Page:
When socialite Jo Vann sets out to start her own business, she envisions a catering company that gets it right: good food, good service, and good working conditions for its employees. She’s soon joined by three female colleagues: Daisy, the professional pastry chef with a stellar resume and less-than-stellar sense of decorum; Cate, an interior designer with a great eye for decorating and a taste for change; and Ellie, an old-Atlanta doyenne whose past intersects uncomfortably with Jo’s. The four women make an unlikely combination, but they soon learn to work together for the love of the company–and a growing fondness for each other.

As the women struggle together to make the company a success, each also faces challenges in her own life. But struggling in isolation, or trying to do it all, isn’t working for any of them. Suddenly, what began as simply a family-friendly workplace is much more. As Jo says, “Having a family doesn’t have to mean that we can’t run a business, but without the support of our families, this won’t work.” Finding true “family”–at home, at church, and at work, takes on new importance for these women in their search for balance, faith, and love. As they learn to lean on each other and on God’s help–and some choice proverbs from Dolly Parton–it begins to look as though their rain might lead to a rainbow after all.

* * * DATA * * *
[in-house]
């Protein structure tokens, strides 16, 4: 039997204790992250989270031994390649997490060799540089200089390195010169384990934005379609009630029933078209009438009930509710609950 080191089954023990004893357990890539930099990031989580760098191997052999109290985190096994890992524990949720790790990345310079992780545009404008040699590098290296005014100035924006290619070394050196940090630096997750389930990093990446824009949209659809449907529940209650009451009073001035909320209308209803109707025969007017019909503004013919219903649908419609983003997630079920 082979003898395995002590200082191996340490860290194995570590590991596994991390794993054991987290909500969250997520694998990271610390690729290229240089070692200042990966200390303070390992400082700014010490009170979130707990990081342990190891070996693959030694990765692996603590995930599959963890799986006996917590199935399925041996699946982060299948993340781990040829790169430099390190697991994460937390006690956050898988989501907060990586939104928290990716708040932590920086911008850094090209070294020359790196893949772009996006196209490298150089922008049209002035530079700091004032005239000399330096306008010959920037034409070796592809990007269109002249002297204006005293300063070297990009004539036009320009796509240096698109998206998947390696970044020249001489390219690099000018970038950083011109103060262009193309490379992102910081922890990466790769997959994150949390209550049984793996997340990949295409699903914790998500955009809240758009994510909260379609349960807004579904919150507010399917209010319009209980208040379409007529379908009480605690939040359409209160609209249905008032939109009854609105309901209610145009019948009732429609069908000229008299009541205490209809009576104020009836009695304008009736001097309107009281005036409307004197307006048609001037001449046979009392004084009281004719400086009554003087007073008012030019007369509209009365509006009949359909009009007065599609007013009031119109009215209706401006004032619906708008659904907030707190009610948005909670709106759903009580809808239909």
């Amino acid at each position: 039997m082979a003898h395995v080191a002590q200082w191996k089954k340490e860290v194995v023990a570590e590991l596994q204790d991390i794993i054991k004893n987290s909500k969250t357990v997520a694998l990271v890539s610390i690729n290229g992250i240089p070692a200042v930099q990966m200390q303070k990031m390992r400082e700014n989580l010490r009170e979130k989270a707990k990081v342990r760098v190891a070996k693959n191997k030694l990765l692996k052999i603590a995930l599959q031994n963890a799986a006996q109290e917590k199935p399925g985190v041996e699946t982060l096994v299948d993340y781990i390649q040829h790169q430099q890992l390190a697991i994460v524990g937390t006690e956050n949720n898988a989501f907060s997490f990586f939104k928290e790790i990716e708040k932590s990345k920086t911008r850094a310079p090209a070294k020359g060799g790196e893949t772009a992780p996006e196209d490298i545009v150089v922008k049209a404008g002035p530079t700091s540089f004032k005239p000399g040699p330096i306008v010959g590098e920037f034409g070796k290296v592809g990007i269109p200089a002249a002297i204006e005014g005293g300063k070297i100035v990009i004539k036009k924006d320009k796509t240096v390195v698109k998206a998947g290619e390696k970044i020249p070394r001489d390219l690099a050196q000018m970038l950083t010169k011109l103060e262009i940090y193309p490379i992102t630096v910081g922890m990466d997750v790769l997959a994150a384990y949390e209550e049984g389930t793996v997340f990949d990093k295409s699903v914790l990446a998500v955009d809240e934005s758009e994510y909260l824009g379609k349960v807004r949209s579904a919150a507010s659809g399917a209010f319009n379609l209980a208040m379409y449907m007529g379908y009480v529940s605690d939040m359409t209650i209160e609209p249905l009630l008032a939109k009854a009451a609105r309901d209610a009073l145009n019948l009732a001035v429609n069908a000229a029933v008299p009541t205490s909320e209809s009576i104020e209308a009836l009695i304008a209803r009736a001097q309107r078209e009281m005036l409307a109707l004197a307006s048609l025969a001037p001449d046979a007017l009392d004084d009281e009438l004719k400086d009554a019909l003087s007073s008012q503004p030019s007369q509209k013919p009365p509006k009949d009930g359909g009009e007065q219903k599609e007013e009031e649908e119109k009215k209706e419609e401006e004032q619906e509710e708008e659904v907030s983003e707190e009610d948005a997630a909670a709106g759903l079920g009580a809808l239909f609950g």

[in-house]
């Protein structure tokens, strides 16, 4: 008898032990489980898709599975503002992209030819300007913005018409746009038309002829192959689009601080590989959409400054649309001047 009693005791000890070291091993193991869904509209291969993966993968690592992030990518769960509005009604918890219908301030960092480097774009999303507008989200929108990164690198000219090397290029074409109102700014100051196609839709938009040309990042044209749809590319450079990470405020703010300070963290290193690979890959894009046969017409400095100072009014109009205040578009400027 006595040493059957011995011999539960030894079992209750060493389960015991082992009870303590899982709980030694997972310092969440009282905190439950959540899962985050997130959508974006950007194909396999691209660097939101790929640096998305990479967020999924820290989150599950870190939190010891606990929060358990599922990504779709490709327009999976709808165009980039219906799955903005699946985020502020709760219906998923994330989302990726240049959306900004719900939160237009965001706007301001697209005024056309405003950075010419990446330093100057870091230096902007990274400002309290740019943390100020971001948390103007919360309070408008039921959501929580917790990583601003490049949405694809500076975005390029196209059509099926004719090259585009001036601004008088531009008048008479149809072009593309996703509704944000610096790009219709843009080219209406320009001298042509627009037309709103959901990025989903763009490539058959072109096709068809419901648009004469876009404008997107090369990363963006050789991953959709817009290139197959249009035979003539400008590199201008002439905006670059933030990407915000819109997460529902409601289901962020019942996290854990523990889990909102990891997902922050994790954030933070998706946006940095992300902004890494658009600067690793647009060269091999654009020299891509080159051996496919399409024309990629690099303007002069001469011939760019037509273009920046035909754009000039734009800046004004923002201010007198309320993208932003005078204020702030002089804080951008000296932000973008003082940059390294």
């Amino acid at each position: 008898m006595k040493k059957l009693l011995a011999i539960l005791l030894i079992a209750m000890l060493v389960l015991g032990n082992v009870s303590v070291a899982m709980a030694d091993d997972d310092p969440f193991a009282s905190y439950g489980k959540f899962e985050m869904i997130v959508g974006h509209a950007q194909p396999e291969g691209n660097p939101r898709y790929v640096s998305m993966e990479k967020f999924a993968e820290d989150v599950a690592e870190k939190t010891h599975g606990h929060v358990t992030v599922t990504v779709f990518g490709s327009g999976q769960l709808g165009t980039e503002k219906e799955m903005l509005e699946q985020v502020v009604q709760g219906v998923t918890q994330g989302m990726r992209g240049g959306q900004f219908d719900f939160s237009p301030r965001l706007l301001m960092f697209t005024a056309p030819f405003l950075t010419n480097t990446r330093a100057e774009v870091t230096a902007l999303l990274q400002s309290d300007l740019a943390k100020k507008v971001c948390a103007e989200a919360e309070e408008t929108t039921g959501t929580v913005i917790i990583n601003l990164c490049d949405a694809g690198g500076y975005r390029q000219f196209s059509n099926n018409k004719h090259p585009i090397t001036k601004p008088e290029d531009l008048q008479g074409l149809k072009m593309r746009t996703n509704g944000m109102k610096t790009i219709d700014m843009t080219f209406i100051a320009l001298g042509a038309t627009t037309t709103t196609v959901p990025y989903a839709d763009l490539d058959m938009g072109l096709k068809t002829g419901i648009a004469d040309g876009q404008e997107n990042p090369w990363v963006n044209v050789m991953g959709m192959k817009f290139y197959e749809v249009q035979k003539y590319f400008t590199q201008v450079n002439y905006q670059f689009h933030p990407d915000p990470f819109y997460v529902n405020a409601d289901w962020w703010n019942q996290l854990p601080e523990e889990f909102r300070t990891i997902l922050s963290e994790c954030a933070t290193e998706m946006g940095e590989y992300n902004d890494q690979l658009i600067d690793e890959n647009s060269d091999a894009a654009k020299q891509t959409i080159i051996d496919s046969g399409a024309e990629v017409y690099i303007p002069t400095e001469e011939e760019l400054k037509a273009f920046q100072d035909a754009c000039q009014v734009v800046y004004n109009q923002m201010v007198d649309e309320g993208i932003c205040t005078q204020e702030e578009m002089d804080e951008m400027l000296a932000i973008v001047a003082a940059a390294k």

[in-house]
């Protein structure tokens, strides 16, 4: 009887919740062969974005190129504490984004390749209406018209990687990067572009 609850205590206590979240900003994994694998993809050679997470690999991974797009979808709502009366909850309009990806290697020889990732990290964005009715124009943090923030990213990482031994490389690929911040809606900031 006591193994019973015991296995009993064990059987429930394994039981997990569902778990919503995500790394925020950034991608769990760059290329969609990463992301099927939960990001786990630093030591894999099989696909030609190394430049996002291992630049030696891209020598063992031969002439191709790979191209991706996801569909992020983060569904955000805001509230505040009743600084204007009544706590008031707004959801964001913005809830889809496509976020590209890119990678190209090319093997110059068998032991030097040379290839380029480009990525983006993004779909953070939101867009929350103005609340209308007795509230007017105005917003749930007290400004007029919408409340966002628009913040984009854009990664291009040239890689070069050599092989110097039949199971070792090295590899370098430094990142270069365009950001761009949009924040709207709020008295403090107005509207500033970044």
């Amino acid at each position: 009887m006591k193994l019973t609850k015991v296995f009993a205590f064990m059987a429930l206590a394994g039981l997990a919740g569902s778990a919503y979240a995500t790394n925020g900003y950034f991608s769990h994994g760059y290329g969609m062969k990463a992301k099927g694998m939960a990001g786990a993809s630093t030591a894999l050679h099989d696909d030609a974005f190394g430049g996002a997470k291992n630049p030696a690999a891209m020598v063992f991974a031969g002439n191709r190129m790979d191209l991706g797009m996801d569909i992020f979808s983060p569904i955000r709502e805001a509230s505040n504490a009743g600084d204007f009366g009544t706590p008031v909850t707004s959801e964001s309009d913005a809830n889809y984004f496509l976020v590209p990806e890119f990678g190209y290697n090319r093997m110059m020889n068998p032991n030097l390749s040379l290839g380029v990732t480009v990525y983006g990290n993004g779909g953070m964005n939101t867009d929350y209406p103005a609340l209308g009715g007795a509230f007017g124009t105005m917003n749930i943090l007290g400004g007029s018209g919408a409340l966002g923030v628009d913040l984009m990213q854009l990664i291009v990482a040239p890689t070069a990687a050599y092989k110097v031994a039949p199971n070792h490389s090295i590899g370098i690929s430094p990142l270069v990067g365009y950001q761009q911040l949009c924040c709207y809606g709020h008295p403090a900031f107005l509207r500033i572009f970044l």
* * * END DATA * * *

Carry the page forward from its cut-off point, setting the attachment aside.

About the Author

CHARLOTTE CONNORS likes cheese, church, and Dolly Parton.

Discussion Guides

1. Did you like the book? Why or why not?

2. Jo is at first reluctant to leave behind her original name idea, Divine Foods–but warms to Jelly Jar partly in an effort to be flexible and collaborative. Do you think this was a good decision? What would you have named the company?

3. Which character do you have the most in common with? Which character interests you most? Would you be friends with any of these women?

4. What do you make of Ellie and Mike’s marriage? Do you trust Jo’s prediction that Mike will come around to the idea of Ellie working?

5. Why do you think it is that the lacrosse girls don’t show up at Tiff’s party? How do you imagine their interaction at practice the following week? Would Tiff confront them? Would they mention it?